Watching Randy Linn in court last month was unsettling. He pleaded guilty to defacing religious property, using fire to commit a felony, and carrying a firearm as he walked through the Islamic Center of Greater Toledo last Sept. 30. He accepted a binding plea agreement of 20 years in prison, without appeal or parole, for the arson.

His diatribe at the hearing was worse. He cited news media, especially Fox News, for inspiring his desire to avenge U.S. military deaths. He conceded he knew nothing about Muslims or Islam, other than that Muslims did not believe in Jesus Christ as savior.

America’s Constitution promises justice, liberty, and protection of citizens. Yet a wave of Islamophobia, reflected in incidents such as the Islamic Center arson, suggests that we are more intent on protecting freedom of speech than Americans’ lives and property.

In 2004, when he signed the Global Anti-Semitism Review Act, President George W. Bush said that “extending freedom also means disrupting the evil of anti-Semitism.” The law requires a specific federal agency to document acts of physical violence against Jews, their property, their cemeteries, and their places of worship. It also mandates monitoring of anti-Jewish propaganda and promotion of unbiased school curricula.

There is no similar law to respond to this country’s ferocious and well-funded Islamophobia industry, which relentlessly whips up anti-Muslim sentiment that can inspire disturbed people to destroy property, maim, and even kill.

Just weeks before the Islamic Center arson, the Muslim Public Affairs Council released a report on 25 supposed experts on Islam, who are frequently quoted by news media. The report concluded that just one of the 25 “experts,” Daniel Pipes, has had any kind of education about Islam.

Two so-called academic experts, Pamela Geller and Brigitte Gabriel, do not have college degrees, the report said. Yet not only do these pseudo-experts get frequent attention from mainstream media, some of them also train law enforcement officers and testify about their hate-filled agendas before Congress.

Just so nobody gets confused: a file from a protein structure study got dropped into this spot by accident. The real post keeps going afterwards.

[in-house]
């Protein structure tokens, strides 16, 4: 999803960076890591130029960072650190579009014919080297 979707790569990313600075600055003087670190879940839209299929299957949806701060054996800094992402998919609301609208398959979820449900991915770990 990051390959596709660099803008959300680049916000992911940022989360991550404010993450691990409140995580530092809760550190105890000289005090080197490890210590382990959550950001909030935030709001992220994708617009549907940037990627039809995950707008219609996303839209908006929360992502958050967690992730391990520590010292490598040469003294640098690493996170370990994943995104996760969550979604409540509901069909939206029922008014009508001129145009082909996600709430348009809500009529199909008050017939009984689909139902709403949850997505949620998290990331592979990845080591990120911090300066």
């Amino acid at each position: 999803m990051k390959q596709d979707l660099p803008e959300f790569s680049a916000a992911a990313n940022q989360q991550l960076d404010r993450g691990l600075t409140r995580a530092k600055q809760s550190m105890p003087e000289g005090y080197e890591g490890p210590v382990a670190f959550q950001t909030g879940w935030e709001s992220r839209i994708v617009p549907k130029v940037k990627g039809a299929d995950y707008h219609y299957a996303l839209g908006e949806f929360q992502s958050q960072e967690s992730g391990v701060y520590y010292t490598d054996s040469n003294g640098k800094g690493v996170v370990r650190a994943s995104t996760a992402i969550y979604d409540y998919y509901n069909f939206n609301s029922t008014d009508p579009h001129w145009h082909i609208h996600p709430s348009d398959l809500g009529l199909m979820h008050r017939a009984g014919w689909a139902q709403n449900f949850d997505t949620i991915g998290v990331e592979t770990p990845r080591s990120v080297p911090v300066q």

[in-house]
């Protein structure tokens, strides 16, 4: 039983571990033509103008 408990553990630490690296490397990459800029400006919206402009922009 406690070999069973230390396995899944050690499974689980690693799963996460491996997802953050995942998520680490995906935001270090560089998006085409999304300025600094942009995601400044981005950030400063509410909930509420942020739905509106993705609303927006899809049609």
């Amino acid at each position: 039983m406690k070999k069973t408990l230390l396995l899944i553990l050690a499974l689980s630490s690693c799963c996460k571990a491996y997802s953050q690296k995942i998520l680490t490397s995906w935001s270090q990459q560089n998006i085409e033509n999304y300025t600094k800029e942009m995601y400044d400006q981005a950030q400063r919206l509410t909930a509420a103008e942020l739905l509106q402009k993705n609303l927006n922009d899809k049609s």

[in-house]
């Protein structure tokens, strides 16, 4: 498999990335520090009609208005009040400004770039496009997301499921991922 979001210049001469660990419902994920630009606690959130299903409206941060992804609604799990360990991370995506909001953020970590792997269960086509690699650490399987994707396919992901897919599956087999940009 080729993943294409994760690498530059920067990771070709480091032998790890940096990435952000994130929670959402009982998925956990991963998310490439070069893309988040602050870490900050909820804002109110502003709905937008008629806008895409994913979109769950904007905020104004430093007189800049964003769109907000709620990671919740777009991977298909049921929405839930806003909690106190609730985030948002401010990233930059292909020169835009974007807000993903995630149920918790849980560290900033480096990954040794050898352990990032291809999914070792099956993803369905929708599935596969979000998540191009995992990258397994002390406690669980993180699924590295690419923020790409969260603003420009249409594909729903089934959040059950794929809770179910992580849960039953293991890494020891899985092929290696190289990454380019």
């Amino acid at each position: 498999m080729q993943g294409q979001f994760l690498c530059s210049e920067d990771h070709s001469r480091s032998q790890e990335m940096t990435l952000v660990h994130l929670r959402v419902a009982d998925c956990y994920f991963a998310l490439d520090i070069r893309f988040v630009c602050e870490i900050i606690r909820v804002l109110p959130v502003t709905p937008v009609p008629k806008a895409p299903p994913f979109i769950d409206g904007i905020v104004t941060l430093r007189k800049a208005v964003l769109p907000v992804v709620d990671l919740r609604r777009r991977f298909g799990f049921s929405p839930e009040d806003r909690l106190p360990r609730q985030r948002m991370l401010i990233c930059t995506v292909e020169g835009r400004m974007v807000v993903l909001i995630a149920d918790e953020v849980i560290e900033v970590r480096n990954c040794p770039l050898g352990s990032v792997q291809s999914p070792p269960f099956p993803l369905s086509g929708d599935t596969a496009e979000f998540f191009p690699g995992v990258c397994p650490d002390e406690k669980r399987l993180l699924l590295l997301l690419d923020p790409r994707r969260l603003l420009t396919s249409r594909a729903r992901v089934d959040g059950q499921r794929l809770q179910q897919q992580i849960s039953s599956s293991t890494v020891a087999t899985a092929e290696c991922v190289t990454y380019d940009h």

Several of these so-called experts were cited by Anders Breivik, who in July, 2012, planted a bomb in an Oslo government building that killed eight people, then went on a shooting spree that killed 68 people, mostly teenagers. Breivik subsequently told a Norwegian court that violence was necessary to save Europe from Marxism and “Muslimization.” In his manifesto, he repeatedly quoted anti-Muslim propagandists Robert Spencer, Pamela Geller, and Walid Shoebat.

Marc Sageman, a terrorism consultant and former CIA officer, notes that just as religious extremism “is the infrastructure from which al-Qaeda emerged,” the writings of anti-Muslim misinformation experts are “the infrastructure from which Breivik emerged.” Their rhetoric, he adds, “is not cost-free.”

At the opening last November of the Islamic Center of Murfreesboro, Tenn., which survived arson and zoning protests, Assistant U.S. Attorney General Thomas Perez asserted: “Without question, we are seeing real challenges to the civil rights of Muslim Americans, including arsons of mosques, assaults, and other hate crimes. We have a steady diet of these cases.”

Mr. Perez expressed deep concern about harassment of Muslim, Sikh, Arab, and South Asian students in schools. “I have often said that today’s bully is tomorrow’s hate crime defendant,” he said. “So we are vigilant to ensure that schools are taking bullying seriously, and are held accountable when they do not.”

He added: “We are doing everything in our power to stop this blight on our nation.” It is comforting to know that the Justice Department recognizes Islamophobia as “blight.”

The Islamophobia industry helped push Anders Breivik to commit a massacre. Fox News helped incite Randy Linn to burn our mosque. Muslims, mosques, and Islamic schools are attacked every week.

There is a federal law against anti-Semitism. But if I call for a similar law against Islamophobia, I am told that protecting freedom of speech is more important.

Hate speech is turning into hate crime. It starts with words, but it ends with mosque burnings — or deaths.

Dr. Mahjabeen Islam is past president of the Islamic Center of Greater Toledo.